IBC UPDATE | PROCEEDINGS AGAINST PERSONAL GUARANTOR - NCLT VS DRT
National Company Law Appellate Tribunal (NCLAT) in a very recent case of State Bank of India v. Mahendra Kumar Jajodia held that initiation of Corporate Insolvency Resolution Process (CIRP) against a corporate debtor is not a pre-requisite to initiate Insolvency Resolution Process (IRP) against a personal guarantor of a debt. This update briefly analyses this case.
Brief Facts: The Appellant in the present case, State Bank of India (SBI), in its capacity as financial creditor, filed an appeal against the Order of the National Company Law Tribunal, Kolkata Bench (NCLT) which refused to entertain an application under Section 95(1) of the Insolvency and Bankruptcy Code, 2016 (IBC) against a personal guarantor on the ground that the same is pre-mature, as CIRP against the corporate debtor had not yet been initiated.
Issue to be adjudicated: Does Section 60(2) of IBC in any way preclude filing of insolvency proceedings under Section 95 of IBC against a personal guarantor even if no CIRP proceedings are pending against the corporate debtor?
Held: NCLAT was of the opinion that the NCLT erred in holding that since no CIRP of the corporate debtor is pending, the application under Section 95(1) of IBC filed by the Appellant is not maintainable, and therefore set aside the Order of the NCLT. It was held that the application filed under Section 95(1) read with Section 60(1) of the IBC could not have been rejected only on the ground that no CIRP was pending against the corporate debtor.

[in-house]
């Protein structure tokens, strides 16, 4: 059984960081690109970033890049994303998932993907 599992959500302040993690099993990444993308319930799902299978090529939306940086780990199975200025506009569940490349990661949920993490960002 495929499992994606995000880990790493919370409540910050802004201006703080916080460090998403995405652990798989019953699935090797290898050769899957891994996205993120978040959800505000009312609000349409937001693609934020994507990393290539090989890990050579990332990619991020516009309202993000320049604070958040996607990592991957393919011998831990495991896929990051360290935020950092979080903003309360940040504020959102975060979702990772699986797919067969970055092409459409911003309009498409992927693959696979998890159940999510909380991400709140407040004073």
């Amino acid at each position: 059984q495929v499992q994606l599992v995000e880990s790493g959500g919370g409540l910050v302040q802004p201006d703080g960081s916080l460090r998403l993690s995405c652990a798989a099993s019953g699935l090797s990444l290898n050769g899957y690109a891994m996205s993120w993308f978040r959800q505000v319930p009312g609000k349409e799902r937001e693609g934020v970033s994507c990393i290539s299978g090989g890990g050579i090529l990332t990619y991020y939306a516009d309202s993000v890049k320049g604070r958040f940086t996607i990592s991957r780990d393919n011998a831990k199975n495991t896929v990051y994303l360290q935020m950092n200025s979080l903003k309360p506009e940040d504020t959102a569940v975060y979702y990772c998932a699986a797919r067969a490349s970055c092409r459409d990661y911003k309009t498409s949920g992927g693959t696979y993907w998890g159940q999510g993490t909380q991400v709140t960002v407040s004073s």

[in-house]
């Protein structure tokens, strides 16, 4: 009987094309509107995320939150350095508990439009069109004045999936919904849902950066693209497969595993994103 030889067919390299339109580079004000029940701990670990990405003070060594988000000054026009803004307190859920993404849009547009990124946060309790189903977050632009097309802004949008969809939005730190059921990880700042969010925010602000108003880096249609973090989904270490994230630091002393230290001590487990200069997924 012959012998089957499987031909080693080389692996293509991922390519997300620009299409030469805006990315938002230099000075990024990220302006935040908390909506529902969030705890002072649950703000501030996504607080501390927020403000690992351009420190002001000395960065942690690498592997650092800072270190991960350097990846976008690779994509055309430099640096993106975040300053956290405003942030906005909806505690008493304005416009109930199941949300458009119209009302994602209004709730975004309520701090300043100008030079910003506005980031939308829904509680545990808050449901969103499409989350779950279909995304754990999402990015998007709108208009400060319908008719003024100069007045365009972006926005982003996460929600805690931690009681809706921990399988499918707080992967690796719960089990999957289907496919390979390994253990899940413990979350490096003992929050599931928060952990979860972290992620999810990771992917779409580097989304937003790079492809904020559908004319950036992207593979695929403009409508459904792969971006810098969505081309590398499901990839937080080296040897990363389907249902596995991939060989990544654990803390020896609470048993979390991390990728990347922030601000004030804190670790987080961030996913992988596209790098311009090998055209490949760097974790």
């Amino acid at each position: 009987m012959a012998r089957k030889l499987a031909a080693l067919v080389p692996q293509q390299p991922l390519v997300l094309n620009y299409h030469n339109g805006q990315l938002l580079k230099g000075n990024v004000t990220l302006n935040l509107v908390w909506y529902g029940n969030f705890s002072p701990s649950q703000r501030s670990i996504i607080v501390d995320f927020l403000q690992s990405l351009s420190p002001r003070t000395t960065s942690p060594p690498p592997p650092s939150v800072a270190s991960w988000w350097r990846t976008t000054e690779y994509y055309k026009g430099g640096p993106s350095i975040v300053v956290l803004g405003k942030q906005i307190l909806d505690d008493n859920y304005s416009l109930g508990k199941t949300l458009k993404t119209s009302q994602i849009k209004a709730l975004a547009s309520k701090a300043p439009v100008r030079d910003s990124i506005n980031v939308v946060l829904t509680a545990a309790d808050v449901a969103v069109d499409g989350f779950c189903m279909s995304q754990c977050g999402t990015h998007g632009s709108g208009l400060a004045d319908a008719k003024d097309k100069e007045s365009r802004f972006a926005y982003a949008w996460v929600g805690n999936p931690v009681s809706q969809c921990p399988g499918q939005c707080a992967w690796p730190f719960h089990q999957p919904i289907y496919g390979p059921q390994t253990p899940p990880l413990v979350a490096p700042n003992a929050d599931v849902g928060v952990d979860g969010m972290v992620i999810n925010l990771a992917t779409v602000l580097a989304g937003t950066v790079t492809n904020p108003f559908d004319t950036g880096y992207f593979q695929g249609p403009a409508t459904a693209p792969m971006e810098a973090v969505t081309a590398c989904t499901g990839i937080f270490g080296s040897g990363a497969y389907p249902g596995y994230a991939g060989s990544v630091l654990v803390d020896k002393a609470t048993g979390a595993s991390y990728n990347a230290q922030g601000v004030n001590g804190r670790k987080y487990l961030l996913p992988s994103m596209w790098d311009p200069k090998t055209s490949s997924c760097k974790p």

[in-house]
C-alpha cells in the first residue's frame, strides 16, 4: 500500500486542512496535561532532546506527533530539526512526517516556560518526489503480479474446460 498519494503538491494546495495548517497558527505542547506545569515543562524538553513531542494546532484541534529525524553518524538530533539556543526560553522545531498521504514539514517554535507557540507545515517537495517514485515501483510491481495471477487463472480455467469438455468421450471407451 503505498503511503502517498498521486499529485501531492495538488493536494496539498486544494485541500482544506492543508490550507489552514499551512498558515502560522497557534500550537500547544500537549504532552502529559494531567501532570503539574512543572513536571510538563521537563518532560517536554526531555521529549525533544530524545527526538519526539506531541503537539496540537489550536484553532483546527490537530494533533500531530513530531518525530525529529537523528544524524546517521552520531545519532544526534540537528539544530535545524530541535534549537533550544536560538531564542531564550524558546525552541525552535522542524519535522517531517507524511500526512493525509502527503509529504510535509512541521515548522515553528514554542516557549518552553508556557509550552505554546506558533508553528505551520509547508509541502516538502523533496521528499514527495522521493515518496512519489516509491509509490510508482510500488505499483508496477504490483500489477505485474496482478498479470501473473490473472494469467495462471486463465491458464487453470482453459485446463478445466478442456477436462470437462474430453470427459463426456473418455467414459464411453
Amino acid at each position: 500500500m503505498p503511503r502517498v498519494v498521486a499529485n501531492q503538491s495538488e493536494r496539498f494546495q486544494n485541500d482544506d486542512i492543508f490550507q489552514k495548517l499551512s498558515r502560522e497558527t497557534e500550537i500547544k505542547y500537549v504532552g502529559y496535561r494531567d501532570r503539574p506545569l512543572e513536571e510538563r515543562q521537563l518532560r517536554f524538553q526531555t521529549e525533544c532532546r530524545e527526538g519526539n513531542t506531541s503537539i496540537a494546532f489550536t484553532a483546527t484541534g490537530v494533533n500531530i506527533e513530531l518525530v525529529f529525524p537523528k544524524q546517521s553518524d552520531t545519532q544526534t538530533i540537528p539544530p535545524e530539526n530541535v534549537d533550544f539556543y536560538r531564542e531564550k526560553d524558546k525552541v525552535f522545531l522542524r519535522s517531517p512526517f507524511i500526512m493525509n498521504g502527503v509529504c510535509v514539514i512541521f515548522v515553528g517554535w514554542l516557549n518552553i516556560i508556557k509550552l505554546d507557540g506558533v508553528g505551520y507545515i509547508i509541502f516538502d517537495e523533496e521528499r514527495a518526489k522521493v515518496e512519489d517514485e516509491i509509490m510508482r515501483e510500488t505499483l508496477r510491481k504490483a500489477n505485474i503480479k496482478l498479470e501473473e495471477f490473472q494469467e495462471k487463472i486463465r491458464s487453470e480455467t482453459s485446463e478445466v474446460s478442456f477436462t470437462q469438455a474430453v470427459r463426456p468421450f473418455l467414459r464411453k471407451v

NCLAT relied on an interpretation of the provisions of Section 60 of the IBC stating that the language used therein only signifies that where a CIRP against a corporate debtor proceeding is pending before a NCLT, IRP proceedings against the guarantor of such corporate debtor must lie before the NCLT, with the idea that both the proceedings would be entertained by the same NCLT. It was held that Section 60(2) of the IBC does not in any way prohibit filing of proceedings under Section 95 of IBC even if no such proceedings are pending before the NCLT.
Accordingly, the application filed by SBI under Section 95(1) of IBC was revived before the NCLT.
NCLAT has provided a wide interpretation of the law set out in IBC and has deviated from the settled position of previous judgments. Further, it seems that NCLAT has missed reading Sections 79(1) and 179 of IBC, which deal with the jurisdiction of Debt Recovery Tribunals (DRT) with respect to personal guarantors. However, by this judgment, NCLAT has cleared the conundrum where without initiating CIRP against the principal borrower, a financial creditor can initiate IRP against the personal guarantors. This judgment is likely to have long lasting ramifications pertaining to the jurisdiction of DRT vis-a-vis jurisdiction of NCLT. It will be interesting to see how the Supreme Court reacts to similar cases as this will have a direct impact on the jurisdiction of DRT and the same did not seem to be the intent of the legislator while drafting IBC.
This update was released on 18 Feb 2022.
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